Wednesday, February 11, 2004

The economics of VoIP

I spoke with two companies last week that are in the long distance VoIP telephony business and it made me start thinking about the economics of VoIP telephony. My conclusion -- it really doesn't take that much money or work! We should all build our own long distance companies.

Here is some back of the envelope economics:

Variable Costs

There are three kinds of variable costs -- bandwidth, co-location facilities, and the cost of the T1 PRI from the phone company, allowing you to interconnect with the PSTN (public switched telephone network -- the analog stuff).

Bandwidth will cost you about .0001 cents per minute.

Co-location space works out to be about .00004 a minute

Finally the monthly fee for the local T1/PRI is about .00035 per minute

Total cost at maximum efficiency for your VoIP telephone network -- approximately .0005 per minute

No one can reach maximum efficiency -- but if you assume a bell curve for utilization against the capacity you need to build the variable cost is still less than .001 per minute of talk time. There is a minimum scale you have to be at to get to this rate... about 7 million minutes a month.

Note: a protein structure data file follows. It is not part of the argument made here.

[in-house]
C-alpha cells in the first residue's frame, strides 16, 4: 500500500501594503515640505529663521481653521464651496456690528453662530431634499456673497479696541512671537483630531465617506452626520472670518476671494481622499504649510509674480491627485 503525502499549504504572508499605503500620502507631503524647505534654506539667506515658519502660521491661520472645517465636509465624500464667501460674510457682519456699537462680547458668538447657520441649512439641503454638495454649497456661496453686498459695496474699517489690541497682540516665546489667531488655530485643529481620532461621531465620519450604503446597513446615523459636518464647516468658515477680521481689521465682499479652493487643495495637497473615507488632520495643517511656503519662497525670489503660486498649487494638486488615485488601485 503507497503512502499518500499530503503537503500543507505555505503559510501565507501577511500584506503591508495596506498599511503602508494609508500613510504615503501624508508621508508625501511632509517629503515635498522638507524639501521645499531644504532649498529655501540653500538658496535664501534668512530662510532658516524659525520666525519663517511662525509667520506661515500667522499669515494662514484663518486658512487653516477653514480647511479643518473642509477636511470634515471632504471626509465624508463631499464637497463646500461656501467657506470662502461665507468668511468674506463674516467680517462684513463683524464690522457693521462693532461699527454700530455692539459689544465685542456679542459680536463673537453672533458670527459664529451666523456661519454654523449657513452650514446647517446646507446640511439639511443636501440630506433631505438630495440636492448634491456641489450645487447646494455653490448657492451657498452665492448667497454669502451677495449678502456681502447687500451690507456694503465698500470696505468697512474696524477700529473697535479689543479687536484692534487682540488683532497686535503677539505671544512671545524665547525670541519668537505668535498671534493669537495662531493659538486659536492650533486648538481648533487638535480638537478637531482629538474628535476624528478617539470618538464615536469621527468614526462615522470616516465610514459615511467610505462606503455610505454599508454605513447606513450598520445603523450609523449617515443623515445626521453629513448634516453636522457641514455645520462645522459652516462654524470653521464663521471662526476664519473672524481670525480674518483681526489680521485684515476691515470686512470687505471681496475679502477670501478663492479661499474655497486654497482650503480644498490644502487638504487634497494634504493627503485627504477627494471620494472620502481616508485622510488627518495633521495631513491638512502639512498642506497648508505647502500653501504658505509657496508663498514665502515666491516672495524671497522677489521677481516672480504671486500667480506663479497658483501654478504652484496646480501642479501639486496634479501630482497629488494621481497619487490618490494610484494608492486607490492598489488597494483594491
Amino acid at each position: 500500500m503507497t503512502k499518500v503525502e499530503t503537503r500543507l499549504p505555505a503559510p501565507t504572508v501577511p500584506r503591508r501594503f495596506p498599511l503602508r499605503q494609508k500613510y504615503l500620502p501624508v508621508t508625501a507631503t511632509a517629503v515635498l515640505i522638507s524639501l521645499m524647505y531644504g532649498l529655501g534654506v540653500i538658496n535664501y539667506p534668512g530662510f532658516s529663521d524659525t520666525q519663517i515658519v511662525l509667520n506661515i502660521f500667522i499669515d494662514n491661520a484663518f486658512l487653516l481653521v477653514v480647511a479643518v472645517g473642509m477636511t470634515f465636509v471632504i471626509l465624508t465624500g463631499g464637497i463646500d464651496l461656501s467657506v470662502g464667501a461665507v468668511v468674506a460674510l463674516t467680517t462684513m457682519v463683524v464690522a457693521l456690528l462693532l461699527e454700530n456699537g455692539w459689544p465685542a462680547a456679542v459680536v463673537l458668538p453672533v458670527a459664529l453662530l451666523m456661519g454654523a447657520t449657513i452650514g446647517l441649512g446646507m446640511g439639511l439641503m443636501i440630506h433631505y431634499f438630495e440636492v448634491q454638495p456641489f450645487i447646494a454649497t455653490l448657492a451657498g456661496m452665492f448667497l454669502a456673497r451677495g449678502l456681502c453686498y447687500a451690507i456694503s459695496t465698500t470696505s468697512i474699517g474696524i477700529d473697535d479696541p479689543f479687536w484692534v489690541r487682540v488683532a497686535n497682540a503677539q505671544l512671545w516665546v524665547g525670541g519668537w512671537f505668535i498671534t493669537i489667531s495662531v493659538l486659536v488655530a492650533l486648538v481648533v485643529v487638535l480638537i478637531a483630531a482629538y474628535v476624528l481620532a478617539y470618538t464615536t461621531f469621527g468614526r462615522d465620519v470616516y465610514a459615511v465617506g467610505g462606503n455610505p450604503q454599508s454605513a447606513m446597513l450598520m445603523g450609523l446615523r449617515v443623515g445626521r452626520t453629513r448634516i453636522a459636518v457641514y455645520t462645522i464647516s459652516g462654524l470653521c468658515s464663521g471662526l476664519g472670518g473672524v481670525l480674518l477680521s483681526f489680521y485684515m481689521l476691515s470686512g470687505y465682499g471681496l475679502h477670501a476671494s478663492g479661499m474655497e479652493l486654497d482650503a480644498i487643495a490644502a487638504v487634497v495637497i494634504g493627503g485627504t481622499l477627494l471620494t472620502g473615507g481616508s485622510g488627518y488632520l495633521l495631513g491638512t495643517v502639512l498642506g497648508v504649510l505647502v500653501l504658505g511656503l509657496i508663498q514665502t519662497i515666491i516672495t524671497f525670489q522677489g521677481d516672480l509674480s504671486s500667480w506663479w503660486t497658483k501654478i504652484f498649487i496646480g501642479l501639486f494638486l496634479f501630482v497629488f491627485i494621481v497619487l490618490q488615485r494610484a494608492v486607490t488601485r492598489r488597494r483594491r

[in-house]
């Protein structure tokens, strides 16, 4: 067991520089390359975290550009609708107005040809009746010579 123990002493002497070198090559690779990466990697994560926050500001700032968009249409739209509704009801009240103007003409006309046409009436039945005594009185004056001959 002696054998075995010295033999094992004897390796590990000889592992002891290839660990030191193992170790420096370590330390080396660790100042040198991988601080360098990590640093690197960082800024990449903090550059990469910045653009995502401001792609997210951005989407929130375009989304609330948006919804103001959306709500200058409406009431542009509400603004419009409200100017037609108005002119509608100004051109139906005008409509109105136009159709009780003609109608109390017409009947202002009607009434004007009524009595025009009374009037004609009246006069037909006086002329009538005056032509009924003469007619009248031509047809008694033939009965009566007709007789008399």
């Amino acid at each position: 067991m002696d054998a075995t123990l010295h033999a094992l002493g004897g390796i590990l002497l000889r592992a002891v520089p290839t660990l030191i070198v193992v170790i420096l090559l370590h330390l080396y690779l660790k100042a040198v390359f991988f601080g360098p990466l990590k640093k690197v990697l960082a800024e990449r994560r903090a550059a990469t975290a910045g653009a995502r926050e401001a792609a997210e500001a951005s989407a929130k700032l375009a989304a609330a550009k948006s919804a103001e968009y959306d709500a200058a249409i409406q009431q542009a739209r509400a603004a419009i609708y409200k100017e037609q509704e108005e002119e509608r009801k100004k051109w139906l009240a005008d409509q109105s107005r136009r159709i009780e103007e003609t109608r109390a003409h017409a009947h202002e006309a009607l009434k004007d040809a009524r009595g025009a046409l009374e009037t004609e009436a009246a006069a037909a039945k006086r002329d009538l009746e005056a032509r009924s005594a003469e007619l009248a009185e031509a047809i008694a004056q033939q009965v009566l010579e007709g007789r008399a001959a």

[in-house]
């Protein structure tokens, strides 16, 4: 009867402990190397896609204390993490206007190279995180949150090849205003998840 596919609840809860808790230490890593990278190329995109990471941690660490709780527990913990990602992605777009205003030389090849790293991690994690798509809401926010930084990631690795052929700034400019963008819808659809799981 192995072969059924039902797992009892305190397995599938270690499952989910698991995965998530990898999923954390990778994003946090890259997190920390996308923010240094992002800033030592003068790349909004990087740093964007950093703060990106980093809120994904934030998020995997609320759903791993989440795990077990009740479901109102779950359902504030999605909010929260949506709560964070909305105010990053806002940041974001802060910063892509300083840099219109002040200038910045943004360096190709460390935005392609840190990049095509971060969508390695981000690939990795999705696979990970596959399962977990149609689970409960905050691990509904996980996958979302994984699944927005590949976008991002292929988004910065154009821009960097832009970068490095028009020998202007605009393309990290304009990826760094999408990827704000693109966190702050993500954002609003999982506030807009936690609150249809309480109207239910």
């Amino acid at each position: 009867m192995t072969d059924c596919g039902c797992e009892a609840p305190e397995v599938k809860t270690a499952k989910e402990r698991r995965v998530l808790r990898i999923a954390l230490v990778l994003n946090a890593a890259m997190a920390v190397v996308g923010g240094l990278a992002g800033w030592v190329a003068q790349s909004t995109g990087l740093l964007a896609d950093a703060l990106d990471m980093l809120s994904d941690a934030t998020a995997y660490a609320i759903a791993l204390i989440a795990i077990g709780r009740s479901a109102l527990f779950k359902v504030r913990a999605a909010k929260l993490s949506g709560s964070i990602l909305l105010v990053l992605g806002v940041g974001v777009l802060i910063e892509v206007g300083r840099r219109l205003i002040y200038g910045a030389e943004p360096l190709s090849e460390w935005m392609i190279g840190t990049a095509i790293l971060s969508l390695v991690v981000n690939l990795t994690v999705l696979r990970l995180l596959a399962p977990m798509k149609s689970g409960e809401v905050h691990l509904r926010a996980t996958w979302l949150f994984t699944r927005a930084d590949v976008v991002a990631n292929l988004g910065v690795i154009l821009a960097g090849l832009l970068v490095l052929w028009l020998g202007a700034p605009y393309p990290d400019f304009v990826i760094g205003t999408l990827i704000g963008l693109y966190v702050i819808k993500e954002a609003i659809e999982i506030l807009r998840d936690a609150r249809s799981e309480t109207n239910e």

Now that is a lot of time on the phone, and one person isn't going to talk that much. A good comparison point -- common nationwide long distance deals are available for about $0.05 a minute.

To get to that price you'd need to use your VoIP circuit at least 70,000 minutes a month... 2333 per day... 97 minutes per hour... If you think about the average customer as having 2 hours of long distance calls a week, this is less than 150 customers for your phone service... of course they all have to want to call the same single destination if you only install one circuit...

Equipment and software

You will need a little bit of hardware for this exercise

First you need to get Linux based Intel machines. You can get solid machines for $2,000.

Then you need to download and install Asterisk -- an open source hybrid TDM/VoIP PBX.

You'll also need a card for each PCs to manage the T1 PRIs -- A company called Digium sells cards for Asterisk at $1500 each.

And you'll need at least one of these machines on each end of your connection.

$8,000 in capital investment to be a phone company.

Of course there is your time, or the time of a technician that you hire.

Still, if you could build a clientele between two points -- say India and the US -- you could probably offer them $0.02 a minute phone service and make a solid profit. And save your customers an enormous amount.

The traditional phone companies have to be worried.

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